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Exclusive: Trek Health seeds $3M for mental health's coverage chasm

Erin Brodwin
Sep 7, 2022
Illustration of a coffee mug that reads "I love my job" with a brain in place of the heart
Illustration: Sarah Grillo/Axios

Trek Health raised a $2.7 million seed to help mental health providers accept insurance, CEO Dilpreet Sahota tells Axios exclusively.

Why it matters: An estimated 45% of psychiatrists don't accept any form of insurance, and an even greater share accept only a narrow set of plans.

Deal details: Lionheart Ventures led the round, and Lionheart partner (and Turo founder) Shelby Clark is joining Trek's board of directors.

  • Other participants in the round include Founder Collective, Altman Capital's Jack and Max Altman, Ford Street Ventures' Matt Brezina, Snapdocs' Aaron King, Okta's Frederic Kerrest, former Salesforce CSO Clarence So and former One Medical VP of operations Rich Menendez.

Context: As the virtual care sector crowds, businesses that handle the administrative (read: unsexy) parts of the business are beginning to rake in venture funding. For example:

  • Nitra, a fintech launching a Visa Business card for physicians, in August pulled in $62 million in debt and equity financing.
  • Plug-and-play virtual care software developer Capable Health in May collected $6 million in seed funding.
  • Heard, which handles mental health providers' back-of-office tasks, in May raised $10 million in Series A funding.

Be smart: The trend is especially apparent in virtual behavioral health, where an increasingly bright light is being shone on how few providers take insurance.

What they're saying: Sahota agrees, saying, "We’re seeing a new wave of infrastructure companies helping providers be the best versions of themselves."

  • Entrepreneurs including Sahota and Trek's head of partnerships Anthony Nelson also say they want to help therapists maximize their time with patients.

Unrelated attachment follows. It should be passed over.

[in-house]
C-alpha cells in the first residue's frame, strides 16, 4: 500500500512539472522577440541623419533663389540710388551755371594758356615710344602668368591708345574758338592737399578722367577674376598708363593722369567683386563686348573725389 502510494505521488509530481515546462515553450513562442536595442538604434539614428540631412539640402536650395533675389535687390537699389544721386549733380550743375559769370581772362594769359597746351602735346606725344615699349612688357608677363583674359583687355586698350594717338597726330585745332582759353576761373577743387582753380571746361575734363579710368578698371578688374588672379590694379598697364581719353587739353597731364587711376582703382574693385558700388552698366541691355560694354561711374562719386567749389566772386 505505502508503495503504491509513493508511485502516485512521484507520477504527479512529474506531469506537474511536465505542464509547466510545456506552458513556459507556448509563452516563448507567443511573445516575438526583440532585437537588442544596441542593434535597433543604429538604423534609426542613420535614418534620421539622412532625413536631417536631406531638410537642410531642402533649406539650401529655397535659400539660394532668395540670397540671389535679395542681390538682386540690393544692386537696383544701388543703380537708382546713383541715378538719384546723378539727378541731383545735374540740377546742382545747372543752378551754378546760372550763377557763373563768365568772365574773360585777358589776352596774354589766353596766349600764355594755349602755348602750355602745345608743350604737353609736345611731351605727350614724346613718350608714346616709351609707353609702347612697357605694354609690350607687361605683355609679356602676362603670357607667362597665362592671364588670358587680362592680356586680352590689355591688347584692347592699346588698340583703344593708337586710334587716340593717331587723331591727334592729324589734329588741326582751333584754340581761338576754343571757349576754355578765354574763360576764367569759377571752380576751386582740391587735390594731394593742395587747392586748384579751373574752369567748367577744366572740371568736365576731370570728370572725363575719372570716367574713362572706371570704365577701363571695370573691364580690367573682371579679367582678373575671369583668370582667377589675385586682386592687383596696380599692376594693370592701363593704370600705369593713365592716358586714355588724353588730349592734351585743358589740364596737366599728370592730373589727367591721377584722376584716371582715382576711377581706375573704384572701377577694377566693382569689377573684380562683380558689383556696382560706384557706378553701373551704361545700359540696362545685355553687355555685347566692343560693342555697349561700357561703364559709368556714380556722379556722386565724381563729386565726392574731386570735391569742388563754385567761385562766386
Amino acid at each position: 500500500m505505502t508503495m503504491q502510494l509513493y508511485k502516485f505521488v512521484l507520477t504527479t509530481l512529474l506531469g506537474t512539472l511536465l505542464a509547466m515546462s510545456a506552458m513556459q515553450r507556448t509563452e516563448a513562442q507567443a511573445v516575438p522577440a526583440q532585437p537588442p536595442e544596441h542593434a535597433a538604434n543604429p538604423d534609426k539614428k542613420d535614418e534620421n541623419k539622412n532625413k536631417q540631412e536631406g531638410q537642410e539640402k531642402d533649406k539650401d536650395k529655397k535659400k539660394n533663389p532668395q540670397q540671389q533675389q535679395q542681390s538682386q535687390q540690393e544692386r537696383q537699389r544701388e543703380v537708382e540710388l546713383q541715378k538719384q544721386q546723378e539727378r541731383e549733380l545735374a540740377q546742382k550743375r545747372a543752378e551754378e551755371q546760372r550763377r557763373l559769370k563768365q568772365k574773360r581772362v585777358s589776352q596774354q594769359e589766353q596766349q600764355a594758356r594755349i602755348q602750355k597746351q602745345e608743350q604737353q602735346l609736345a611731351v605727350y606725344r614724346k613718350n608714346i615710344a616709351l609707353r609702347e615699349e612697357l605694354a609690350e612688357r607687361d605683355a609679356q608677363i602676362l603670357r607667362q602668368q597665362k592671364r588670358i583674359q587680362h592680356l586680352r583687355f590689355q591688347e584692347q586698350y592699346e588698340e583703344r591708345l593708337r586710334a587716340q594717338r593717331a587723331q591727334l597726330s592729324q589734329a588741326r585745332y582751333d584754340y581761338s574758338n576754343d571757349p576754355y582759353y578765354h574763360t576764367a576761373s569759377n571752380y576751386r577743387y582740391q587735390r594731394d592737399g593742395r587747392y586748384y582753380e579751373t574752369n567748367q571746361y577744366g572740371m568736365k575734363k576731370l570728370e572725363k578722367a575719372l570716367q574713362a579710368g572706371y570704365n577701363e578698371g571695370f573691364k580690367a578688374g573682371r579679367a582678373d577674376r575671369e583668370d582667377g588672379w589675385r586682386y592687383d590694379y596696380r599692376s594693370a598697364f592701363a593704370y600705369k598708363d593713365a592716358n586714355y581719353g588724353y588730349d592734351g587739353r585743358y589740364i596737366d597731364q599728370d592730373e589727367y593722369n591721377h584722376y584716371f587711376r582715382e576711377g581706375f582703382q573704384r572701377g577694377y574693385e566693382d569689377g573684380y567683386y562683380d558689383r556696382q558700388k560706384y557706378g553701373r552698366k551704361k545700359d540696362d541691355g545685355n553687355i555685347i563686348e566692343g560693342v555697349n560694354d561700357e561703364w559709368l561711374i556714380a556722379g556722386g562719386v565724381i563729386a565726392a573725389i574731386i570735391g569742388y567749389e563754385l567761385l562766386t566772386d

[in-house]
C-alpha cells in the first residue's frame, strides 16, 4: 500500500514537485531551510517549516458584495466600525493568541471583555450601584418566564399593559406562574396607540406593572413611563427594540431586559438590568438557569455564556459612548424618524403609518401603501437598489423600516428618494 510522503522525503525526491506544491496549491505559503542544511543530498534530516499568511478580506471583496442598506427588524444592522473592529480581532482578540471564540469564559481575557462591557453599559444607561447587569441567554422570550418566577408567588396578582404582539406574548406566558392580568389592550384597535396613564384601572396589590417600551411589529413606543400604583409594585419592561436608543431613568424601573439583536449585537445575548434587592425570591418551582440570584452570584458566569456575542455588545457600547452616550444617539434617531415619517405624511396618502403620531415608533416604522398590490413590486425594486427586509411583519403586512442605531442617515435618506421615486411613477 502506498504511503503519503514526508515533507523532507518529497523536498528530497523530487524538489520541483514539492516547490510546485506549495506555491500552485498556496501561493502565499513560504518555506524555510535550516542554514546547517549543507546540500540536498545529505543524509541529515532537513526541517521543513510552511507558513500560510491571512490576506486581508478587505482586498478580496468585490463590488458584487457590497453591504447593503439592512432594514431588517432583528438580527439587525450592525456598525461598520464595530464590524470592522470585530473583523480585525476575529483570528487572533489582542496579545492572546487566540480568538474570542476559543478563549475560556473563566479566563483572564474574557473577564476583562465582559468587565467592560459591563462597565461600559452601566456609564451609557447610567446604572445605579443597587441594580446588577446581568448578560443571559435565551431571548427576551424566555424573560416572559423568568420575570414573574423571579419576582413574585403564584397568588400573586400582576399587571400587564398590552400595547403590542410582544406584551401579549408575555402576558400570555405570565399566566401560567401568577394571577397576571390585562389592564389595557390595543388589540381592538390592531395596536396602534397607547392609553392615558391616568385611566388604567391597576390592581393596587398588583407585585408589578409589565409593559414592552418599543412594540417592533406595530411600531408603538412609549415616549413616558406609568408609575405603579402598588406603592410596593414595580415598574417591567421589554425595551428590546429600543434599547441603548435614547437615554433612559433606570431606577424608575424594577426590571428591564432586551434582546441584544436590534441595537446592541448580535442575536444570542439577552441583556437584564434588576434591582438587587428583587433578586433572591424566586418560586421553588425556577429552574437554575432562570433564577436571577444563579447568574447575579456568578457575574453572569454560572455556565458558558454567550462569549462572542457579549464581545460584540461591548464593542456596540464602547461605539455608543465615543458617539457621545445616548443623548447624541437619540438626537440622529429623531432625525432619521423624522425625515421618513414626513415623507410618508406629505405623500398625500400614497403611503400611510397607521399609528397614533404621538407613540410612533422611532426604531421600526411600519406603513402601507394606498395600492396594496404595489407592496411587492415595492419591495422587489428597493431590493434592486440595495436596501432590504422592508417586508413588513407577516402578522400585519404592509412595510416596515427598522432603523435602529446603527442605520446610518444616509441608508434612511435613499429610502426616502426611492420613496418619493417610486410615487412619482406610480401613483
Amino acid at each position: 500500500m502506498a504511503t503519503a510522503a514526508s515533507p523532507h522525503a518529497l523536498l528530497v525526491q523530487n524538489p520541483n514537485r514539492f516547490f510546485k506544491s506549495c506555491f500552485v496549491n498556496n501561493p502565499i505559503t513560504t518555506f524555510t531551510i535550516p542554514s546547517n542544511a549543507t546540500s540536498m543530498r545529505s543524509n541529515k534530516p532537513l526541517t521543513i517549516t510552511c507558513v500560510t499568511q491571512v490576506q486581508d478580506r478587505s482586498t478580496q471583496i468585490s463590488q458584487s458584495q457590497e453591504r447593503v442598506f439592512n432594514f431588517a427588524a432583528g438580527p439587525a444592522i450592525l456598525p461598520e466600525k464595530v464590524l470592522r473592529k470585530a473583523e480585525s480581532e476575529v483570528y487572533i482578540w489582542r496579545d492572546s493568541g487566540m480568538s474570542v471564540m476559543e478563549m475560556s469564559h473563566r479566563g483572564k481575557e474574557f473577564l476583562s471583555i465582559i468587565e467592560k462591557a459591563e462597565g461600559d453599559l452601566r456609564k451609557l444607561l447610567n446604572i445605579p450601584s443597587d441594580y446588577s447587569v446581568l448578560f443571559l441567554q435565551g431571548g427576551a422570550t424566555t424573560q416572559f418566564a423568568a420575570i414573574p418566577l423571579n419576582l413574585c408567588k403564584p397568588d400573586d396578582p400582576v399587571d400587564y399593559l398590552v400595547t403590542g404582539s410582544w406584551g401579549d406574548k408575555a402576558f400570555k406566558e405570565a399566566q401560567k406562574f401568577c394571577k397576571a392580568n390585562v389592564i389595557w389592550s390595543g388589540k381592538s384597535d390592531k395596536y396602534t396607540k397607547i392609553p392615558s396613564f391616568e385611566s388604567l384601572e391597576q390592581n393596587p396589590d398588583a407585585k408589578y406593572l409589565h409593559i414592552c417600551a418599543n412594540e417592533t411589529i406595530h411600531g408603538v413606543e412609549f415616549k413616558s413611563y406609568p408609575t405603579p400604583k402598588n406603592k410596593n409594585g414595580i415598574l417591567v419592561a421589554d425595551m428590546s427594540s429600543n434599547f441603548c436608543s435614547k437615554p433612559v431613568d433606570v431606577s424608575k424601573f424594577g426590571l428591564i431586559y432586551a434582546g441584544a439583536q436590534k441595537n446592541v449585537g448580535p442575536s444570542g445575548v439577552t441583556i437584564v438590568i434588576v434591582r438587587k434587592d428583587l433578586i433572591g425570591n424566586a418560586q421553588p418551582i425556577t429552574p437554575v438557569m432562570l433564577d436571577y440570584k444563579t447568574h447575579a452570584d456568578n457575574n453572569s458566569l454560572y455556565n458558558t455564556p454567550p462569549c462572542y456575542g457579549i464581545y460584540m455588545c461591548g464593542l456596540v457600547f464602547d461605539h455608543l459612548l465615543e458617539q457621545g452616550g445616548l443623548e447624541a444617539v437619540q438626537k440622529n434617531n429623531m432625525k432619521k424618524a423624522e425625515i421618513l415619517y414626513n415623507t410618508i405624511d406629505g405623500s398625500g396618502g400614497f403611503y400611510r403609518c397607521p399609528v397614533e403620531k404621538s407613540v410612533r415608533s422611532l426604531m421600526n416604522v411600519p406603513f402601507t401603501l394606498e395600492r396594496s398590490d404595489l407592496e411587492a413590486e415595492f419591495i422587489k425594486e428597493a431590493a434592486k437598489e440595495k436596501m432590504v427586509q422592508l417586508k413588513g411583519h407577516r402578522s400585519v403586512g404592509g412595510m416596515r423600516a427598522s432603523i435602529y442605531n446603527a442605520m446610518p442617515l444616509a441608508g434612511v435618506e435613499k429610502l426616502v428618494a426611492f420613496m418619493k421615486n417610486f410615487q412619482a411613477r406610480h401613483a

• "These providers got into this space to provide care, not to do billing," Nelson says.

The backstory: Moved by the dual tragedies of losing his mother to leukemia and witnessing a dearth of access to mental health care in the Central Valley of California where he grew up, Sahota hopes Trek's tools will help physicians boost care outcomes and avoid burnout.

How it works: Trek’s AI-powered tools integrate with electronic health record systems and help providers with claim reimbursement, automated claim generation, and submissions and payer enrollments across more than 900 insurance networks, Sahota says.

  • Clients include behavioral health startups, inpatient mental health rehab centers, outpatient psychiatric facilities and outpatient psychotherapy centers.

What's next: Although Trek's foundation is behavioral health, the company plans to expand to other care verticals where providers are "left out" of the insurance coverage realm, such as dietitians and massage therapists.

  • "We see growth opportunity there, too," Sahota says.
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